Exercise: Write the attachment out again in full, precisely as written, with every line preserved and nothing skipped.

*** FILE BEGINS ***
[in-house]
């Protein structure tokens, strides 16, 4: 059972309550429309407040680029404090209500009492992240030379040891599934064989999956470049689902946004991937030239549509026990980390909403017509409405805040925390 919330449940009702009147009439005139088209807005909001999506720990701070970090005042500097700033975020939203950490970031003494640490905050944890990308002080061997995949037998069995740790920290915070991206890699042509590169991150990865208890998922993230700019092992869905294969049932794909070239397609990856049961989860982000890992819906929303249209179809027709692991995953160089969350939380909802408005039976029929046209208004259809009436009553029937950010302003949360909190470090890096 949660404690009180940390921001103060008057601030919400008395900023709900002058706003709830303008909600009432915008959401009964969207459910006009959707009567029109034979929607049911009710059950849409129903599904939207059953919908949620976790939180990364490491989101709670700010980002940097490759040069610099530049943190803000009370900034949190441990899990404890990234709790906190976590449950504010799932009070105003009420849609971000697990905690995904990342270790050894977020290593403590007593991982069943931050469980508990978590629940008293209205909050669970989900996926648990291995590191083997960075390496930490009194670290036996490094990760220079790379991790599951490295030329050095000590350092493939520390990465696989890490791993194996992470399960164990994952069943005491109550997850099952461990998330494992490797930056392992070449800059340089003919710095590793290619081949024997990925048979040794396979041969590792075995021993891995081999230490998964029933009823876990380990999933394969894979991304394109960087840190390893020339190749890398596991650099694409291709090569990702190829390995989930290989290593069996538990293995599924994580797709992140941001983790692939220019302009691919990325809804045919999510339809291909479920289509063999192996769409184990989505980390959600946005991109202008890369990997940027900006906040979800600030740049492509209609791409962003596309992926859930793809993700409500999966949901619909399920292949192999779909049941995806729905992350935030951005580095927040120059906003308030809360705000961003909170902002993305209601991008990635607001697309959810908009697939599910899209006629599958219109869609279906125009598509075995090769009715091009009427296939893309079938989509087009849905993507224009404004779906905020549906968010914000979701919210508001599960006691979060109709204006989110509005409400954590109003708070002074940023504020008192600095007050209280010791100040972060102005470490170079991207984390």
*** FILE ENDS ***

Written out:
[in-house]
């Protein structure tokens, strides 16, 4: 059972309550429309407040680029404090209500009492992240030379040891599934064989999956470049689902946004991937030239549509026990980390909403017509409405805040925390 919330449940009702009147009439005139088209807005909001999506720990701070970090005042500097700033975020939203950490970031003494640490905050944890990308002080061997995949037998069995740790920290915070991206890699042509590169991150990865208890998922993230700019092992869905294969049932794909070239397609990856049961989860982000890992819906929303249209179809027709692991995953160089969350939380909802408005039976029929046209208004259809009436009553029937950010302003949360909190470090890096 949660404690009180940390921001103060008057601030919400008395900023709900002058706003709830303008909600009432915008959401009964969207459910006009959707009567029109034979929607049911009710059950849409129903599904939207059953919908949620976790939180990364490491989101709670700010980002940097490759040069610099530049943190803000009370900034949190441990899990404890990234709790906190976590449950504010799932009070105003009420849609971000697990905690995904990342270790050894977020290593403590007593991982069943931050469980508990978590629940008293209205909050669970989900996926648990291995590191083997960075390496930490009194670290036996490094990760220079790379991790599951490295030329050095000590350092493939520390990465696989890490791993194996992470399960164990994952069943005491109550997850099952461990998330494992490797930056392992070449800059340089003919710095590793290619081949024997990925048979040794396979041969590792075995021993891995081999230490998964029933009823876990380990999933394969894979991304394109960087840190390893020339190749890398596991650099694409291709090569990702190829390995989930290989290593069996538990293995599924994580797709992140941001983790692939220019302009691919990325809804045919999510339809291909479920289509063999192996769409184990989505980390959600946005991109202008890369990997940027900006906040979800600030740049492509209609791409962003596309992926859930793809993700409500999966949901619909399920292949192999779909049941995806729905992350935030951005580095927040120059906003308030809360705000961003909170902002993305209601991008990635607001697309959810908009697939599910899209006629599958219109869609279906125009598509075995090769009715091009009427296939893309079938989509087009849905993507224009404004779906905020549906968010914000979701919210508001599960006691979060109709204006989110509005409400954590109003708070002074940023504020008192600095007050209280010791100040972060102005470490170079991207984390």